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Progress towards a space-borne quantum gravity gradiometer

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dc.contributor.author Yu, Nan
dc.contributor.author Kohel, James M.
dc.contributor.author Ramerez-Serrano, Jaime
dc.contributor.author Kellogg, James R.
dc.contributor.author Lim, Lawrence
dc.contributor.author Maleki, Lute
dc.date.accessioned 2006-04-12T18:15:58Z
dc.date.available 2006-04-12T18:15:58Z
dc.date.issued 2004-06-22
dc.identifier.citation Earth Science Technology Conference (ESTC), Palo Alto, Calfornia, June 22, 2004. en
dc.identifier.clearanceno 04-1576
dc.identifier.uri http://hdl.handle.net/2014/39082
dc.description.abstract Abstract-Quantum interferometer gravity gradiometer for 3D mapping is a project for developing the technology of atom interferometer-based gravity sensor in space. The atom interferometer utilizes atomic particles as free fall test masses to measure inertial forces with unprecedented sensitivity and precision. It also allows measurements of the gravity gradient tensor components for 3D mapping of subsurface mass distribution. The overall approach is based on recent advances of laser cooling and manipulation of atoms in atomic and optical physics. Atom interferometers have been demonstrated in research laboratories for gravity and gravity gradient measurements. In this approach, atoms are first laser cooled to micro-kelvin temperatures. Then they are allowed to freefall in vacuum as true drag-free test masses. During the free fall, a sequence of laser pulses is used to split and recombine the atom waves to realize the interferometric measurements. We have demonstrated atom interferometer operation in the Phase I period, and we are implementing the second generation for a complete gradiometer demonstration unit in the laboratory. Along with this development, we are developing technologies at component levels that will be more suited for realization of a space instrument. We will present an update of these developments and discuss the future directions of the quantum gravity gradiometer project en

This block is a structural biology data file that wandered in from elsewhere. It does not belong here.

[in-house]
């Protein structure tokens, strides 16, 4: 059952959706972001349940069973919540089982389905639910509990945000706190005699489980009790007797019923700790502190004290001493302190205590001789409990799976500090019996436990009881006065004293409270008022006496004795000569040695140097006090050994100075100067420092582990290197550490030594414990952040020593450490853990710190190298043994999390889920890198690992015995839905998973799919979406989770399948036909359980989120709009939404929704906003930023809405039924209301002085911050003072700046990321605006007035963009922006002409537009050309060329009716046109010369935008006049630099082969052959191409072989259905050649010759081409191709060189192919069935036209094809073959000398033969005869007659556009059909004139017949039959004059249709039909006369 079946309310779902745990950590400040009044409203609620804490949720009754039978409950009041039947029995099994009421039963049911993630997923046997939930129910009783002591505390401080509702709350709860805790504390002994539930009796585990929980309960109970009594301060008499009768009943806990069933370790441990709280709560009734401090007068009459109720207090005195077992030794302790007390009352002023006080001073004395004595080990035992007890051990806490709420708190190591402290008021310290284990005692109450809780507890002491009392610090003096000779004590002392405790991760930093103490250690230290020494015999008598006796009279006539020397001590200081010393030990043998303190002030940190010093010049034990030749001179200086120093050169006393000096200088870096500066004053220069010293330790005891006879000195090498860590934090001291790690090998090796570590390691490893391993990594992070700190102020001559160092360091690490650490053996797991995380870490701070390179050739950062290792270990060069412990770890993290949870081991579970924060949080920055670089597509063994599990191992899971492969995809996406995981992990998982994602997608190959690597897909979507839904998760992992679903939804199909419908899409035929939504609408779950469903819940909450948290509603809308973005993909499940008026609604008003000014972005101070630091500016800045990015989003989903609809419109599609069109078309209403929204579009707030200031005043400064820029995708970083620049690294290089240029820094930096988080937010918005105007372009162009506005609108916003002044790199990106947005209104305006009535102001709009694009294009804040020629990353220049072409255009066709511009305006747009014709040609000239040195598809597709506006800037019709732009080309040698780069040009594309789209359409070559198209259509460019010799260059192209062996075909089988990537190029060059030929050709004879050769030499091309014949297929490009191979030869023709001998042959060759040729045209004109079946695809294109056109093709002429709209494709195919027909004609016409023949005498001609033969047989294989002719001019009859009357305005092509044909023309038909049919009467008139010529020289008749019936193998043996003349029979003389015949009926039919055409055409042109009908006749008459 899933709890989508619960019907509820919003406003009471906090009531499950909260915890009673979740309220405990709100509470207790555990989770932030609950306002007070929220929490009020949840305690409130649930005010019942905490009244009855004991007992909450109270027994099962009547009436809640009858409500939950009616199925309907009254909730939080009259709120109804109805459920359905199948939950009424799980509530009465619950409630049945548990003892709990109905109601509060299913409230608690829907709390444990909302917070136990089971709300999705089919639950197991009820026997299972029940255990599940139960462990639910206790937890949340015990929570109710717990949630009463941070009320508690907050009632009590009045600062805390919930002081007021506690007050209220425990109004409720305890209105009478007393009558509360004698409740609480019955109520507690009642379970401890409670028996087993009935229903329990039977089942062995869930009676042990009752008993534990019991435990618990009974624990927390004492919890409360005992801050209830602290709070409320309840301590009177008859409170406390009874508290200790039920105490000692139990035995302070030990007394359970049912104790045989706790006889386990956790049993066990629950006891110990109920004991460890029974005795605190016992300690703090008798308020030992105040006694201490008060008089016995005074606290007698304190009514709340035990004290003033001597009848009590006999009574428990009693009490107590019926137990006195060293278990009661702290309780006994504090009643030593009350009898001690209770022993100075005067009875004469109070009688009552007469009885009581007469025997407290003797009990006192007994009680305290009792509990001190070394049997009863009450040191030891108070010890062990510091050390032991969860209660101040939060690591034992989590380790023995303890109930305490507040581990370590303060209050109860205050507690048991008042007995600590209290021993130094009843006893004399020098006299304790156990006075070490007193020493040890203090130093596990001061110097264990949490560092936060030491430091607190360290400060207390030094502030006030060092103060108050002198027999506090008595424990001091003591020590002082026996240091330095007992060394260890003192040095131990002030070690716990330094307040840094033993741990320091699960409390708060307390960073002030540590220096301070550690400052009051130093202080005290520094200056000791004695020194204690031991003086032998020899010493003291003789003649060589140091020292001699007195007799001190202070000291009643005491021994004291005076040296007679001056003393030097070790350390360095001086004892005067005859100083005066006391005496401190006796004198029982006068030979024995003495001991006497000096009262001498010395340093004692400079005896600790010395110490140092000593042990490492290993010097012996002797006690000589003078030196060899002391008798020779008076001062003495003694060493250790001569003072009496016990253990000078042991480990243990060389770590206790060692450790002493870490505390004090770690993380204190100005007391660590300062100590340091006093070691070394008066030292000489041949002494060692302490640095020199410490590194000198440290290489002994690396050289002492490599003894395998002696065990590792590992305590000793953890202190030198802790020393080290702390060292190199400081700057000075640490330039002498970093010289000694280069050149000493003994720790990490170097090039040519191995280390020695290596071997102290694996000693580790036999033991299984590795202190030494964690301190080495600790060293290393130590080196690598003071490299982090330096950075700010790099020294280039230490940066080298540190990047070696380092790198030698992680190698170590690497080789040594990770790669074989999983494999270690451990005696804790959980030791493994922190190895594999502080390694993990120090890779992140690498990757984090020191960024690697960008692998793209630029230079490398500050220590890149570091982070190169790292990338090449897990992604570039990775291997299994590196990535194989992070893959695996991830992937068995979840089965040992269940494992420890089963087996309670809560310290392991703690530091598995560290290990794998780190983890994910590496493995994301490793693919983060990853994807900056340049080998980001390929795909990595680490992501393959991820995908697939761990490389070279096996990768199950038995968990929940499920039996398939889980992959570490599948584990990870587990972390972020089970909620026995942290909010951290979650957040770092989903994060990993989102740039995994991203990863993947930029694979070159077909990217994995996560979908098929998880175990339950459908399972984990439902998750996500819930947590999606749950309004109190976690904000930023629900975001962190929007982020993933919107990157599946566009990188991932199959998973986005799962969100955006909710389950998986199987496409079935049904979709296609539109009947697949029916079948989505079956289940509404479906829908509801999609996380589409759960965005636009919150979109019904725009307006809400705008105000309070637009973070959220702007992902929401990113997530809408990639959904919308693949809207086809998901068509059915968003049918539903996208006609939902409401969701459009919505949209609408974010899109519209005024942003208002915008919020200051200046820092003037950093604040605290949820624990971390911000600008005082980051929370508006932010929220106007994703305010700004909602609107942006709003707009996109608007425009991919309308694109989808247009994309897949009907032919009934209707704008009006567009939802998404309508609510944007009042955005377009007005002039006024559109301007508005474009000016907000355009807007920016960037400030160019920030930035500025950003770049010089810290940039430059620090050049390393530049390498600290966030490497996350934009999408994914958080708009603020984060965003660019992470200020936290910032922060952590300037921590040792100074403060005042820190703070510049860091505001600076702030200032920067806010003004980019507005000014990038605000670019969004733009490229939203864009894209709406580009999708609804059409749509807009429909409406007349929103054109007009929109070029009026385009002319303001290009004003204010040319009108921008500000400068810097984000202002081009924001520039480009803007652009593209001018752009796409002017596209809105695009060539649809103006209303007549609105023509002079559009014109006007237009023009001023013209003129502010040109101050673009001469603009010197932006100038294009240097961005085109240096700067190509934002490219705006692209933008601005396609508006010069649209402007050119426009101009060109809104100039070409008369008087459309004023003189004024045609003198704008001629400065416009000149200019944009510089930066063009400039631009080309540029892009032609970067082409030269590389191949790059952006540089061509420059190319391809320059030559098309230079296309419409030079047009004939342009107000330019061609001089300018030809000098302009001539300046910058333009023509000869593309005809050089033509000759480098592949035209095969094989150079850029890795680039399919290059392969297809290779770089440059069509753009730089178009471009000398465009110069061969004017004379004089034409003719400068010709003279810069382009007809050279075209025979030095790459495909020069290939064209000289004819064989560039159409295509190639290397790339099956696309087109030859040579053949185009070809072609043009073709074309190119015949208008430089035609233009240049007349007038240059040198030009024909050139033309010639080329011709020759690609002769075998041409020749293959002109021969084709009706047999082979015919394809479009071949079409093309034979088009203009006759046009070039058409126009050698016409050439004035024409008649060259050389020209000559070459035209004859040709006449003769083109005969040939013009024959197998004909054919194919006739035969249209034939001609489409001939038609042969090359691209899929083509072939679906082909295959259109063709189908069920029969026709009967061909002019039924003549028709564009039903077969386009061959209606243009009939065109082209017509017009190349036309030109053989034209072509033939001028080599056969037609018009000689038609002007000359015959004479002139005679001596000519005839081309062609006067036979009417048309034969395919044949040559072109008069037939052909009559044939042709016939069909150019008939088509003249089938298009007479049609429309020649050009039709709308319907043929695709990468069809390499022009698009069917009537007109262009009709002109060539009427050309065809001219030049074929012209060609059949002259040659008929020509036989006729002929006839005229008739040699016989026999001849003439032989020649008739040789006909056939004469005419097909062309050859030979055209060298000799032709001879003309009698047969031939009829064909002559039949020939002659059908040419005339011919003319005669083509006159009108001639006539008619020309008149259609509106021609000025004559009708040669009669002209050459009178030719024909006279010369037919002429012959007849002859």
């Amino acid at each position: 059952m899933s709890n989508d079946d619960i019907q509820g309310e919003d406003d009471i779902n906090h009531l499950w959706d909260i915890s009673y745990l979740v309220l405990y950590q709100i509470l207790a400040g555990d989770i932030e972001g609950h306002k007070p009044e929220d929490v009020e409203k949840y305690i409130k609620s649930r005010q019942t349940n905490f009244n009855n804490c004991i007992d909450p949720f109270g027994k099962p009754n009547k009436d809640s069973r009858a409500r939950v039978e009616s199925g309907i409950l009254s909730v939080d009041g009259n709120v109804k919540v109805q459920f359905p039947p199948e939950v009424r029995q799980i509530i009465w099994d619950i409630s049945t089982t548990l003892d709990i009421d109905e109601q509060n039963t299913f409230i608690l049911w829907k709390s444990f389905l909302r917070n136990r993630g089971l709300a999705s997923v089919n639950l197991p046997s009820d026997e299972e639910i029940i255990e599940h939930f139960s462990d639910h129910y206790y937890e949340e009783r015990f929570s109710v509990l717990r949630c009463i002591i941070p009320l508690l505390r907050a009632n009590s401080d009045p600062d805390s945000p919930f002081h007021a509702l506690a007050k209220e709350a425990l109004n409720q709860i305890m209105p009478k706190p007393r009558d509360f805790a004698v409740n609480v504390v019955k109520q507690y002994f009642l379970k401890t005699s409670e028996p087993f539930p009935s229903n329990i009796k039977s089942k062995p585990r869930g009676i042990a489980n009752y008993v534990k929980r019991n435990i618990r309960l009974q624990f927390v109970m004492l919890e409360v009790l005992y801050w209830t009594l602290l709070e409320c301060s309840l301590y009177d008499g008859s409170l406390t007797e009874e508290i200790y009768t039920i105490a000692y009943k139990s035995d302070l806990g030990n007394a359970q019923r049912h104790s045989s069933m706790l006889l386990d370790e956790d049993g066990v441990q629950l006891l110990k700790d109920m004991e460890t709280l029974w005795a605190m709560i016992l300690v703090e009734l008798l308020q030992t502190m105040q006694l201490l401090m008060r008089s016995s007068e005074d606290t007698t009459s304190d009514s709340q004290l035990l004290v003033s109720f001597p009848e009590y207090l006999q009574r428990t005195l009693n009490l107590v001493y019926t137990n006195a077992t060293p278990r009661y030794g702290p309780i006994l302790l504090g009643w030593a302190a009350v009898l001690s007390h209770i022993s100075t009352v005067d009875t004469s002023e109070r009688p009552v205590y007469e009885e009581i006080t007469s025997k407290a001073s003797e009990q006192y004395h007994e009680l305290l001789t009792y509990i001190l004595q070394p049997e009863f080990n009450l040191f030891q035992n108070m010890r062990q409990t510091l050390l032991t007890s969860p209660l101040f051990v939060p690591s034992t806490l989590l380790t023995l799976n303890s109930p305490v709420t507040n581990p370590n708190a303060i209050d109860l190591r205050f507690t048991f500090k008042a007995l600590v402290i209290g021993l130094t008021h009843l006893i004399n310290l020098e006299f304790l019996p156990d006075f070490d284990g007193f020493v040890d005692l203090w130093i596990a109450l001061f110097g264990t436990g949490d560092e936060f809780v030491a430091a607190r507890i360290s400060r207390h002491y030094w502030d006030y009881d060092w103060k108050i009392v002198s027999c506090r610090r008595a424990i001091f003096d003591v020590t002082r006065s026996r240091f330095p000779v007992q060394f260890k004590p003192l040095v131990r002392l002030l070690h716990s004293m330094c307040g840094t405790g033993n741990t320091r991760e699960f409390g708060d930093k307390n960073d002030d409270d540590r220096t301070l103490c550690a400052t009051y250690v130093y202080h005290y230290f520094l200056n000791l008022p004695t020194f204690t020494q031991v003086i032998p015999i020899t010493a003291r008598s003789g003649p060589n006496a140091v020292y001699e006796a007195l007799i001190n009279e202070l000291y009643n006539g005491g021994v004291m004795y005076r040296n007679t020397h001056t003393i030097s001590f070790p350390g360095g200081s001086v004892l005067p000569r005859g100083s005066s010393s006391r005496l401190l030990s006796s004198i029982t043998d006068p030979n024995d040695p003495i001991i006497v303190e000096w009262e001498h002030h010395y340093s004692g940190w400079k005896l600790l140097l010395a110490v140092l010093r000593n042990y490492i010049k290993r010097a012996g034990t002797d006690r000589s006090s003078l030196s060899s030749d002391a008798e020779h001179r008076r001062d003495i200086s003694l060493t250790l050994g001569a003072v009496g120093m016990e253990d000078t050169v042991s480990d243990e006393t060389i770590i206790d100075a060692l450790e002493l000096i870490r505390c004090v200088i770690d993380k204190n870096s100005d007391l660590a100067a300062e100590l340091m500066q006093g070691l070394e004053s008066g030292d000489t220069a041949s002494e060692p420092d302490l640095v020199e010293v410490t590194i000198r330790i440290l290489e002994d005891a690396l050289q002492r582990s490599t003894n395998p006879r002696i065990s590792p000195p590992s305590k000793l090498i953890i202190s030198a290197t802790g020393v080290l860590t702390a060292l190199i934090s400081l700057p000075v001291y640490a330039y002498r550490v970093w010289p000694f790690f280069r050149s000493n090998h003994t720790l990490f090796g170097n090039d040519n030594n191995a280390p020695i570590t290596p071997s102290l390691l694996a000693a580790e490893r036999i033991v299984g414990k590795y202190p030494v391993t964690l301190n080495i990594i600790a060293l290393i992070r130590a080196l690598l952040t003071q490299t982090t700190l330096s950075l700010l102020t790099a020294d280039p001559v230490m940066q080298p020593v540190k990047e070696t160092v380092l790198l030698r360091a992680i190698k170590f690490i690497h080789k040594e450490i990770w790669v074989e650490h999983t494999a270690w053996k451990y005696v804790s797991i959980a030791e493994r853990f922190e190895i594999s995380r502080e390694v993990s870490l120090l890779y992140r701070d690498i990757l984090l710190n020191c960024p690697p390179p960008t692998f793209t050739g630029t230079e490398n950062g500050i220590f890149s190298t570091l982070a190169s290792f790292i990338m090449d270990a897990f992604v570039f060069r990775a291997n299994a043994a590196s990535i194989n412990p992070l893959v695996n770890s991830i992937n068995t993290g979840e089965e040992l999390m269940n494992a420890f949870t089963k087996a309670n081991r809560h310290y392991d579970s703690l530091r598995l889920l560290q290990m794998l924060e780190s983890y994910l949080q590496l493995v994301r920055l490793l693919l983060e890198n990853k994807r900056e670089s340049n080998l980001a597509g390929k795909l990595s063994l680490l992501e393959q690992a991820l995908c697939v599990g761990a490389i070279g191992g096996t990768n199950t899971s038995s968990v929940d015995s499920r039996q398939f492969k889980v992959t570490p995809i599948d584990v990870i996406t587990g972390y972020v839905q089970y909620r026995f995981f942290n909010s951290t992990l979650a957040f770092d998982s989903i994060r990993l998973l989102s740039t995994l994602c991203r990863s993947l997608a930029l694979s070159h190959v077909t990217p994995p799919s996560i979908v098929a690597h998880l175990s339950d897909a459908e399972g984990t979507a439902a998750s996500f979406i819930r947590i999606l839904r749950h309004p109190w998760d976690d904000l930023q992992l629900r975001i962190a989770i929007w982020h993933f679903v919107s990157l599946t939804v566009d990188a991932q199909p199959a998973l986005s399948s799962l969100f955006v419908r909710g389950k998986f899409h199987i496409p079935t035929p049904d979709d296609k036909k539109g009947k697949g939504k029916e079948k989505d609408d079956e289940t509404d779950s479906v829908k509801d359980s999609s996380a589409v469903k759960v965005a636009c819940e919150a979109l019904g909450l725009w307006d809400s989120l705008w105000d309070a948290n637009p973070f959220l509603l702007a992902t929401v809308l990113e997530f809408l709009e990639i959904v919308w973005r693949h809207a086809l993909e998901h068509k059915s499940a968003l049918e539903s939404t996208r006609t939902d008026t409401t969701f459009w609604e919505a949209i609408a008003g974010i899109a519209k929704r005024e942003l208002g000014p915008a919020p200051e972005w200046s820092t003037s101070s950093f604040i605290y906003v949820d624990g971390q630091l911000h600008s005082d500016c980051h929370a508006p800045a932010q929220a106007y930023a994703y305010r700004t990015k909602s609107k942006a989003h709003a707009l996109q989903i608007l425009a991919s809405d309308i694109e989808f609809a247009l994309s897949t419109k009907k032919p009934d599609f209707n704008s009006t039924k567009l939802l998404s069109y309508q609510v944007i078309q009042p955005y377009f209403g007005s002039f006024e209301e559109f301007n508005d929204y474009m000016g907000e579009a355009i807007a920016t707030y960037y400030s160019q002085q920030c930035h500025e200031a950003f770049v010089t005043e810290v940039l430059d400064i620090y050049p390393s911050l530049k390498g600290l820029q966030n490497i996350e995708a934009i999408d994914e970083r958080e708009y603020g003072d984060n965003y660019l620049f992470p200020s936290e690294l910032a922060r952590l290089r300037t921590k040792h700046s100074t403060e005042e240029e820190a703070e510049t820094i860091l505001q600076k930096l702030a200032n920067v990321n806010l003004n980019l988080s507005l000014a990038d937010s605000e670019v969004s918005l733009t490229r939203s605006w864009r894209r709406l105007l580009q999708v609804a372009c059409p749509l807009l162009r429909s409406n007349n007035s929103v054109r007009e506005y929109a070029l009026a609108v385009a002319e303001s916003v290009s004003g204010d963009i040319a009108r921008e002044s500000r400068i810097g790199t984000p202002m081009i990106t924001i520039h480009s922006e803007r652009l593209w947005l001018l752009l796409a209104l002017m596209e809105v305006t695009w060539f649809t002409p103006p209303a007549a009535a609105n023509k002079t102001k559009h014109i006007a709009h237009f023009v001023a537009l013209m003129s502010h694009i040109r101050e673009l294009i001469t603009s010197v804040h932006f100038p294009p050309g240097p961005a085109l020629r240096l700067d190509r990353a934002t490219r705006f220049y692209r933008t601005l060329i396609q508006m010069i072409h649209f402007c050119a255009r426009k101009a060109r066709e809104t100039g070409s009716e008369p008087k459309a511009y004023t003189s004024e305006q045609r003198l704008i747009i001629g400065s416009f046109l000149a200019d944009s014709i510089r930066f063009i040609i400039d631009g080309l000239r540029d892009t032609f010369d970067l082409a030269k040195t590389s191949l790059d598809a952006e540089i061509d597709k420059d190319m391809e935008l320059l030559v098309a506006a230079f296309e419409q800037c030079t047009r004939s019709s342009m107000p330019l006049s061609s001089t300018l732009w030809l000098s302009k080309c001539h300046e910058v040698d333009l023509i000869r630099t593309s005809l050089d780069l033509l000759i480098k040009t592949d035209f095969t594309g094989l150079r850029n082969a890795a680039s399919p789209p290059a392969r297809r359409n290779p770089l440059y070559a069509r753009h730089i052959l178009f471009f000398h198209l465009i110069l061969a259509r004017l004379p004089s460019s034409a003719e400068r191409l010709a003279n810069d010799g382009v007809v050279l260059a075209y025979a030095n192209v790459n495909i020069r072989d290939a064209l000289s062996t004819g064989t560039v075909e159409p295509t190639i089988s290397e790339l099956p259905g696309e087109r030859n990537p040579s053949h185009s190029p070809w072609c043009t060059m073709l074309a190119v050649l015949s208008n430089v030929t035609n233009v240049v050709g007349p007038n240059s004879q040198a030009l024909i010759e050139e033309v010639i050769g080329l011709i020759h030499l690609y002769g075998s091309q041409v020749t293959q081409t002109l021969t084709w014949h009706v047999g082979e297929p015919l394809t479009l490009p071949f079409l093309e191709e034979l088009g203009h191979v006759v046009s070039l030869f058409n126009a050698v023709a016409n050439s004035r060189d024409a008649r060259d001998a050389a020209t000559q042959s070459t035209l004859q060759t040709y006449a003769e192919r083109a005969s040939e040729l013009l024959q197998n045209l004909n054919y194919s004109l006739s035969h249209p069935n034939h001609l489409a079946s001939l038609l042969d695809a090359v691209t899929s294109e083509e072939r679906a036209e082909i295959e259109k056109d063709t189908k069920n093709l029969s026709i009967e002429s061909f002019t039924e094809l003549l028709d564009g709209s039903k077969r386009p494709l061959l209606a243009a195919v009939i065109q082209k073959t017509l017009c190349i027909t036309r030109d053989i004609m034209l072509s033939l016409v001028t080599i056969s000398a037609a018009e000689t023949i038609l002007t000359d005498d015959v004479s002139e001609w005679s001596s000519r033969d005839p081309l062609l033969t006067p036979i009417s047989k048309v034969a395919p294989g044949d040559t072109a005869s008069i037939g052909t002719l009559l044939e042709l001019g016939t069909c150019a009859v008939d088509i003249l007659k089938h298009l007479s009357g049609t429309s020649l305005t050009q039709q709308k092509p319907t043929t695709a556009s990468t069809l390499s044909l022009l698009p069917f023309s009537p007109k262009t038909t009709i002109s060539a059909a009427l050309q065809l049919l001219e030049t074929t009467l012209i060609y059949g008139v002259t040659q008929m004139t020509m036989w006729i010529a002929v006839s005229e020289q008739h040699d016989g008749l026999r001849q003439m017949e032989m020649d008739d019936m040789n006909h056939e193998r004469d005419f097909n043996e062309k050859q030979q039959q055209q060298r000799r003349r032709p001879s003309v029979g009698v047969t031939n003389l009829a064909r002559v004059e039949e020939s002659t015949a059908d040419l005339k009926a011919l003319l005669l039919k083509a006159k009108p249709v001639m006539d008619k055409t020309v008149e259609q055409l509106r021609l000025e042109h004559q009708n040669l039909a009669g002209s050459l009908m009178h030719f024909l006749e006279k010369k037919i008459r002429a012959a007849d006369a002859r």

dc.description.sponsorship NASA/JPL en
dc.format.extent 662443 bytes
dc.format.mimetype application/pdf
dc.language.iso en_US en
dc.publisher Pasadena, CA : Jet Propulsion Laboratory, National Aeronautics and Space Administration, 2004. en
dc.subject quantum gravity en
dc.subject gradiometer en
dc.subject laser cooling en
dc.subject atom interferometer en
dc.title Progress towards a space-borne quantum gravity gradiometer en
dc.type Preprint en


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